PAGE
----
As explained above, the average annual growth of an eighth grader is 4.22 points on MAP’s scale of scores. So, a 10.8 point difference in MAP scores at eighth grade represents an estimated 2.56 years of academic growth, calculated by dividing 10.8 (the point difference) by 4.22 (the average annual growth). The result is 2.56.

Thus, an eighth grader who just meets District 65’s new college readiness benchmark in reading is 2.56 years of growth behind an eighth grader who scores at a level to just meets standards on the IAR.  

Again, an examination of the MAP scale of scores at different grade levels corroborates the magnitude of the difference in academic skill levels. The above table reflects that an eighth grader needs a MAP score of 220.2 to meet District 65’s new college readiness benchmarks in reading. By way of comparison, a fifth grader needs a MAP score of 219 to meet standards on the IAR. These scores are highlighted in yellow in the above table.

Thus, an eighth grader who just meets District 65’s new benchmarks for college readiness in reading, is reading at about the level of a fifth grader who just meets standards on the IAR.  District 65’s college readiness benchmark for reading is almost three grade levels below ISBE’s benchmark scores to meet standards which is also ISBE’s benchmark for college readiness.

ISBE Has Rejected SAT’s CRB in Reading

While the Illinois State Board of Education decided to administer the SAT test as the State mandated test in high school, it has decided not to use the SAT’s college ready benchmarks in reporting whether high students are college ready in reading. ISBE said it chose a more rigorous standard “designed to reduce the likelihood that students would need remedial coursework upon entering college.”

In its 2021 Academic Indicatorsfor a “college and career scholar,” ISBE includes as an indicator for ELA (English Language Arts), a “Minimum SAT Subject Score of Evidence Based Reading and Writing of 540.” In contrast, SAT’s college readiness benchmark score in reading is 480.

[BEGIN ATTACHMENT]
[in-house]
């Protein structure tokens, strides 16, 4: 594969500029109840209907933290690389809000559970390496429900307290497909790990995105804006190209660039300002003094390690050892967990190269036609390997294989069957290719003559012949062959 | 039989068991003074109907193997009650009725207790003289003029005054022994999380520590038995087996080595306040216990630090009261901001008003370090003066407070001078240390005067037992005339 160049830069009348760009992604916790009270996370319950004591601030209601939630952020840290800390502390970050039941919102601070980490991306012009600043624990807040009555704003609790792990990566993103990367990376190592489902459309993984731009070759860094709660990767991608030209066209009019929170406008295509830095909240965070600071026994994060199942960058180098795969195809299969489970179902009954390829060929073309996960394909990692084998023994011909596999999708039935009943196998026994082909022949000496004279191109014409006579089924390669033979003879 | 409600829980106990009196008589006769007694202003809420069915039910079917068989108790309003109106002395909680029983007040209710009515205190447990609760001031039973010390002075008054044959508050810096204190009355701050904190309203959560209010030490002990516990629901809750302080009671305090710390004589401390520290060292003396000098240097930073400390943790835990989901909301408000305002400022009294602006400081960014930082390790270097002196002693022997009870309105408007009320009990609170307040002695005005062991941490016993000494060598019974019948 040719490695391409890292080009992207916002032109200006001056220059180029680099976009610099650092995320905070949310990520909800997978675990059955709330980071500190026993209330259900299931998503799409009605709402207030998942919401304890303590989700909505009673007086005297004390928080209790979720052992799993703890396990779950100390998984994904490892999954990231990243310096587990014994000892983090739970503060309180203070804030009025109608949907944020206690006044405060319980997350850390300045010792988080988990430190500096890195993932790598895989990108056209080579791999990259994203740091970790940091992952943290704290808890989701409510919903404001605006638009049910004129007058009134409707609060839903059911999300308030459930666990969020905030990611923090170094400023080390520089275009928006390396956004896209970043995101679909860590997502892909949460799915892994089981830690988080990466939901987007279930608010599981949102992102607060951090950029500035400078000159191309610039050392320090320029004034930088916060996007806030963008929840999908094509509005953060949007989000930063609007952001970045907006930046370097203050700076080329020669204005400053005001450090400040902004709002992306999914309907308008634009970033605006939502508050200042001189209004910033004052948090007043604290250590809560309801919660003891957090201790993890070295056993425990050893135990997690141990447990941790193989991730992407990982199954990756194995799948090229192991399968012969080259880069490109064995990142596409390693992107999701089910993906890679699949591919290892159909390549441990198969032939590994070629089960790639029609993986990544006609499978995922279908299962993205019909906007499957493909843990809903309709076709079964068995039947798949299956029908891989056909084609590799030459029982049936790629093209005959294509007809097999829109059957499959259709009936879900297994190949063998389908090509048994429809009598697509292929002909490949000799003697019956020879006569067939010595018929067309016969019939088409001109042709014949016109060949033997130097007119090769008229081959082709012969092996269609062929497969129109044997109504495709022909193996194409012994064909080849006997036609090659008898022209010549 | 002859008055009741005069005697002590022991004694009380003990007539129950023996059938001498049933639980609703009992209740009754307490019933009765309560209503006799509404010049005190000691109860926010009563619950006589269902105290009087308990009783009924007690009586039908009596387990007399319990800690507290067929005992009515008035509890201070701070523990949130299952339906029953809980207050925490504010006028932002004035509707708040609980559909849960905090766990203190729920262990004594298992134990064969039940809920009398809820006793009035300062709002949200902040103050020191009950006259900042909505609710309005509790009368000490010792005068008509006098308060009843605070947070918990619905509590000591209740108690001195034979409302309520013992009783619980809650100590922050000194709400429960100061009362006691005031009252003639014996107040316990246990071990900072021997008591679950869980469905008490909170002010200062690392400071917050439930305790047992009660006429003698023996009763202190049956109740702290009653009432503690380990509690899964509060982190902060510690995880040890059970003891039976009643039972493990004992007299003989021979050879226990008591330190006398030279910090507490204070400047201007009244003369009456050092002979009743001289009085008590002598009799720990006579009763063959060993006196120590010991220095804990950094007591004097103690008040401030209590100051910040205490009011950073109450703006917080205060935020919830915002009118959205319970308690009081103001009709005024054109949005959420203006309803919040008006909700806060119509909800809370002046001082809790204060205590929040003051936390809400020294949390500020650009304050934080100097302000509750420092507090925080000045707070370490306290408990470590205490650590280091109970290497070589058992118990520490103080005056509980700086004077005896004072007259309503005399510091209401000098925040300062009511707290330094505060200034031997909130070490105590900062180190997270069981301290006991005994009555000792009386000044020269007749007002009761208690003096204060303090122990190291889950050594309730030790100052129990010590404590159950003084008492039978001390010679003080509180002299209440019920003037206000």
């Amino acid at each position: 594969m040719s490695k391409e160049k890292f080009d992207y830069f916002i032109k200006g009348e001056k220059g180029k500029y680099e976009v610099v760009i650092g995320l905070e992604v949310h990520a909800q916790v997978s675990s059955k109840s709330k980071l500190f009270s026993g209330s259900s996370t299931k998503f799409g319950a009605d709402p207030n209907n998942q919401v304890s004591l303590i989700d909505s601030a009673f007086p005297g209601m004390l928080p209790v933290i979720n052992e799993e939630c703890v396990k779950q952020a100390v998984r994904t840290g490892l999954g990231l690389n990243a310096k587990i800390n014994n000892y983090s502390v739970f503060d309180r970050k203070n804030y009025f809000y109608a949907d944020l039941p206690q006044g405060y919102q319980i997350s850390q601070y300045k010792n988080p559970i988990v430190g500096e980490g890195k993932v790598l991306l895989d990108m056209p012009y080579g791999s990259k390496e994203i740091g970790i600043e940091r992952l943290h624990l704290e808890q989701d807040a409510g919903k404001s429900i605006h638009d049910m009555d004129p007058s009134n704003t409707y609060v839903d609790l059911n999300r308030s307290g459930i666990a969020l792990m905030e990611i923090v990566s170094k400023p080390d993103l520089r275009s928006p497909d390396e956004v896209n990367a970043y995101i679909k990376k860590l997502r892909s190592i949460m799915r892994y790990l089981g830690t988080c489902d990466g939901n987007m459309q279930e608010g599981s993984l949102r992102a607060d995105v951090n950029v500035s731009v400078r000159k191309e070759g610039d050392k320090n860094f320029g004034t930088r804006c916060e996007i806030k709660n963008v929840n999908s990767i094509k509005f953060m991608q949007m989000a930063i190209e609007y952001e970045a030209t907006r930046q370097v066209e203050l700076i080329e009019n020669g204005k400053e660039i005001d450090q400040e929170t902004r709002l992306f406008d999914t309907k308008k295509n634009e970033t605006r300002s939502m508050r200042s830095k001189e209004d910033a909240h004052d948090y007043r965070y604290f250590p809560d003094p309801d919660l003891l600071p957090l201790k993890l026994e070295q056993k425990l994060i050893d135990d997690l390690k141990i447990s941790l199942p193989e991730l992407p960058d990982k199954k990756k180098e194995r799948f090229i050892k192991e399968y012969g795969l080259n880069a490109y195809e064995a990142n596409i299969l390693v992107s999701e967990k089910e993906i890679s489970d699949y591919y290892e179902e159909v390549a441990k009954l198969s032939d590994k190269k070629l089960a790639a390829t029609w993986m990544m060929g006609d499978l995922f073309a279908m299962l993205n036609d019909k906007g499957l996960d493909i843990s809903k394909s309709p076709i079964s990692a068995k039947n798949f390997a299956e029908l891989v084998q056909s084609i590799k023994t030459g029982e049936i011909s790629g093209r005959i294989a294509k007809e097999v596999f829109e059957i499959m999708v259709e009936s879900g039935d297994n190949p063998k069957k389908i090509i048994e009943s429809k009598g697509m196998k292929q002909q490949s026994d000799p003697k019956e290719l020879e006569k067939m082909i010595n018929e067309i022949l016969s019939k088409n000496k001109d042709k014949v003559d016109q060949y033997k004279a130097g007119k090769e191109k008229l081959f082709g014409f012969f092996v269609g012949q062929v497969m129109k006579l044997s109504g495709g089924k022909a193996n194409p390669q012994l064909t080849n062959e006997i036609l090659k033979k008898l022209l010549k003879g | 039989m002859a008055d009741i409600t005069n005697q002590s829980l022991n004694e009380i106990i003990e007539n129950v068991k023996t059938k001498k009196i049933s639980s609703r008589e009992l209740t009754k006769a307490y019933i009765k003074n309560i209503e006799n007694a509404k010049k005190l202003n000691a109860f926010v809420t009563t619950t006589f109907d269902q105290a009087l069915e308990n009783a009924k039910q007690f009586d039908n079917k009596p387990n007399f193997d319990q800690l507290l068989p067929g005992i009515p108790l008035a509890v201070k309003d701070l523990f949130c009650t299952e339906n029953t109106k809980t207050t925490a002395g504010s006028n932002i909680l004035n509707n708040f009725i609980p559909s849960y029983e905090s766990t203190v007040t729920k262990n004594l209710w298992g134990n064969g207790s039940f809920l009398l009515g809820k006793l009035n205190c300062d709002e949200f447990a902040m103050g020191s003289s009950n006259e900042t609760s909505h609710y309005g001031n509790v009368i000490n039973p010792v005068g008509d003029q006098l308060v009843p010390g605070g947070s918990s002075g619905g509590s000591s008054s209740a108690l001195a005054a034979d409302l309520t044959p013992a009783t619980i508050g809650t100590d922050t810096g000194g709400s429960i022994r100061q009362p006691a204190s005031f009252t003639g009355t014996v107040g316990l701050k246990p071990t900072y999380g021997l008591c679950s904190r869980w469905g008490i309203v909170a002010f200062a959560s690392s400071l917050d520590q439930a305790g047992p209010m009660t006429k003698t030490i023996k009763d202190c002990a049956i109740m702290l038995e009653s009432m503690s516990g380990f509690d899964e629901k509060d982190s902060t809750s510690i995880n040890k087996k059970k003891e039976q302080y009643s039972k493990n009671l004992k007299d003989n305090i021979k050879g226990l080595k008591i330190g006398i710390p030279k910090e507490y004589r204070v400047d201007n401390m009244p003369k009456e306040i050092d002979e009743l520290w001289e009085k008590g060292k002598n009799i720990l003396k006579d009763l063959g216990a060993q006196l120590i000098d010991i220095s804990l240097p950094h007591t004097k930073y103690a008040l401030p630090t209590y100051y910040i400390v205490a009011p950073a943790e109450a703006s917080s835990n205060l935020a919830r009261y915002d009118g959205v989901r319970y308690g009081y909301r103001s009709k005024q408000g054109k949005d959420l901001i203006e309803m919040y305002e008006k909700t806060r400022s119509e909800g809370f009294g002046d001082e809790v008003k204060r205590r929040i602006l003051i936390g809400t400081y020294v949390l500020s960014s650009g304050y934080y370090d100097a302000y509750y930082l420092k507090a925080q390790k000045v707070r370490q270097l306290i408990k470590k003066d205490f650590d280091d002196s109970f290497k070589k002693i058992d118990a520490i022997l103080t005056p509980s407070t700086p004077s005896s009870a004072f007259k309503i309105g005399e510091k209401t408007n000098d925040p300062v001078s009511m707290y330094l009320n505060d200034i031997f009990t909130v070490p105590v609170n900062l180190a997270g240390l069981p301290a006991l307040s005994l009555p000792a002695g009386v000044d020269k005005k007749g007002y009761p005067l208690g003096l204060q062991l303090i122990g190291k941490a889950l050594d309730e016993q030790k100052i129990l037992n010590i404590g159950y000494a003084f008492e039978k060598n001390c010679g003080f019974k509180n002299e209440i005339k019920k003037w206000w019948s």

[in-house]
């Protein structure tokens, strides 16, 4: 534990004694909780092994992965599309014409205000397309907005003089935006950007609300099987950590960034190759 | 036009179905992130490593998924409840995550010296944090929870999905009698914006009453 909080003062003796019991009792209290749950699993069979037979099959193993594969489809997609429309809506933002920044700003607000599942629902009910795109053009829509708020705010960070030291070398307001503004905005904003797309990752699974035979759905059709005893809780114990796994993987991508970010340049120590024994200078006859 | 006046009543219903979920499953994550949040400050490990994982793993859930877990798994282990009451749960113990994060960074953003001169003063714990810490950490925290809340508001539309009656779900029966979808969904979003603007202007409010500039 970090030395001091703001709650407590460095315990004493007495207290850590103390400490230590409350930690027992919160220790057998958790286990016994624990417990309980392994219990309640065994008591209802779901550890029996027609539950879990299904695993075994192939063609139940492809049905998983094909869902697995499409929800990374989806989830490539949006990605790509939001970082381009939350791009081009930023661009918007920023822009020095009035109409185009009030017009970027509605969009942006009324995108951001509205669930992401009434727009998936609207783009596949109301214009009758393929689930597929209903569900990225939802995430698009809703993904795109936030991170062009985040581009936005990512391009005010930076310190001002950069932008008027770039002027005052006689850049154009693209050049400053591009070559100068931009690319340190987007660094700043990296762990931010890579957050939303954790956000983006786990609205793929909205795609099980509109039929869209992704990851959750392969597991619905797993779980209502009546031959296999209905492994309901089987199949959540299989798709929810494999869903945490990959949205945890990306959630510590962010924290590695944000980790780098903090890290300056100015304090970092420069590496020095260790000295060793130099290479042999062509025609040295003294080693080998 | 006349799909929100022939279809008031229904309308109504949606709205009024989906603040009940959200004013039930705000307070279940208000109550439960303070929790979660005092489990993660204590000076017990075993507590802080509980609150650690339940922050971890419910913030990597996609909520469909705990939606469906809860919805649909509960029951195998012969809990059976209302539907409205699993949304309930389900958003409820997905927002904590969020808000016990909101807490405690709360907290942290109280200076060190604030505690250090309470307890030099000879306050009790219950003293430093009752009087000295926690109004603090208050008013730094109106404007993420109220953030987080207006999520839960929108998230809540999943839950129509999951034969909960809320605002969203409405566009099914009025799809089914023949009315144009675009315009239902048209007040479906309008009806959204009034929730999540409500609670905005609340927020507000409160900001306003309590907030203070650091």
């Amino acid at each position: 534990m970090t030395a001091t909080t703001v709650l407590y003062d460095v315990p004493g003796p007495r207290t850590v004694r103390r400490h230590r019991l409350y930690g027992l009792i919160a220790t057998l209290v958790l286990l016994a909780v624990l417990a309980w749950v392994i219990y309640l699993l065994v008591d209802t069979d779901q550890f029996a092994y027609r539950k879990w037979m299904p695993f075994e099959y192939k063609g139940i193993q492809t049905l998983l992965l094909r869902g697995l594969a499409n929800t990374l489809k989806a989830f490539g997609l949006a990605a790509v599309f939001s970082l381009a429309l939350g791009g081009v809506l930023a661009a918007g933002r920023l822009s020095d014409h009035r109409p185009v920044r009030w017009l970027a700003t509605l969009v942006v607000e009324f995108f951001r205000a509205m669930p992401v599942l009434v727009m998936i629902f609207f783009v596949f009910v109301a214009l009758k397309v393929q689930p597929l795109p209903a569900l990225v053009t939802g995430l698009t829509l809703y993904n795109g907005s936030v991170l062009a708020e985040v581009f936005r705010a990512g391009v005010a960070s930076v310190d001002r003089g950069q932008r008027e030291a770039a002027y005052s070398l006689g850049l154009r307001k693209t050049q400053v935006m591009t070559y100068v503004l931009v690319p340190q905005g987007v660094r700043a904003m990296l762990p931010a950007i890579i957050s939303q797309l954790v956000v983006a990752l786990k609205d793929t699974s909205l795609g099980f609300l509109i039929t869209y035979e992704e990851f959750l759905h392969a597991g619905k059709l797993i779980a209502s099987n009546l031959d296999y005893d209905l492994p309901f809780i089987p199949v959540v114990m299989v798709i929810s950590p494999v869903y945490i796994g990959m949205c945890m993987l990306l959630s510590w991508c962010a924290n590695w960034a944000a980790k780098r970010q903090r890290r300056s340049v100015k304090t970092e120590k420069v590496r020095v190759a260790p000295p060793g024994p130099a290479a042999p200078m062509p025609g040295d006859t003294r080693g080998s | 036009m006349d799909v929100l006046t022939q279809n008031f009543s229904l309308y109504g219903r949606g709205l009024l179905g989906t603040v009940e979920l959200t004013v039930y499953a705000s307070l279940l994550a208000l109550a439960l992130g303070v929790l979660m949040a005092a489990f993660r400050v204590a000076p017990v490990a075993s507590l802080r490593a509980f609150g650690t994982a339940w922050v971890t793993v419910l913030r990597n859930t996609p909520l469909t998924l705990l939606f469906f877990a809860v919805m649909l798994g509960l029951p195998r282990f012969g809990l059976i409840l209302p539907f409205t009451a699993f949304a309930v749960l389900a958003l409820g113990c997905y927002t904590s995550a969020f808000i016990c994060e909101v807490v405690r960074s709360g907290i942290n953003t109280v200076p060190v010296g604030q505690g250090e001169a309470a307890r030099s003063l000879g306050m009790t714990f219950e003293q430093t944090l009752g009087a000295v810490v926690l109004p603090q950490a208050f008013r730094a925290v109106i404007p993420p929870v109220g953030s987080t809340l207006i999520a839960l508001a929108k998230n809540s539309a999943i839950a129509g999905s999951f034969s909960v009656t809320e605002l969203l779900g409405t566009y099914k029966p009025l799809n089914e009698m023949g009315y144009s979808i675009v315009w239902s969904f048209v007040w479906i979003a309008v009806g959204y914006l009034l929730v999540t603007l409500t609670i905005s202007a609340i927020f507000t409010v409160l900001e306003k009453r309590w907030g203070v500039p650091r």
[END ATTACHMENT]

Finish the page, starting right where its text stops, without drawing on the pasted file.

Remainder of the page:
SAT says that a score of 480 corresponds to the 41st national percentile, and that a score of 540 corresponds to the 62nd national percentile.

Thus, ISBE has rejected using SAT’s college readiness benchmark for reading. Instead, it has adopted a benchmark score that corresponds with the 60th percentile, a percentile rank that District 65 formerly used for more than a decade.

                               …………………………………….

In summary, District 65 has significantly lowered its benchmark for college readiness in reading, and in so doing, significantly lowered expectations for students, for teachers, for administrators and for members of the School Board.  

By lowering the bar, administrators and the School Board may claim success if they prepare students to an academic level at which the students may just get by in high school and college or perhaps even be at risk of academic failure in high school and college, rather than be successful or excel.  

Footnotes

[1] The SAT says its college readiness benchmark score for reading and writing is at the 41st national percentile. Since NWEA identified MAP scores in reading that equates to the SAT’s college readiness benchmark score, one would think that the MAP scores that equate to the SAT’s college readiness benchmark score would also correspond to the 41st national percentile.

[2] The District 65 School Board also decided in 2011 to measure whether students were on track to college readiness using benchmark scores on the Illinois Standard Achievement Test (ISAT) that were identified by Paul Zavitkovsky, Urban Education Leadership Program at the University of Illinois Chicago. At the time, the ISAT was the annual test administered by the Illinois State Board of Education (ISBE) to all third- through eighth graders in Illinois.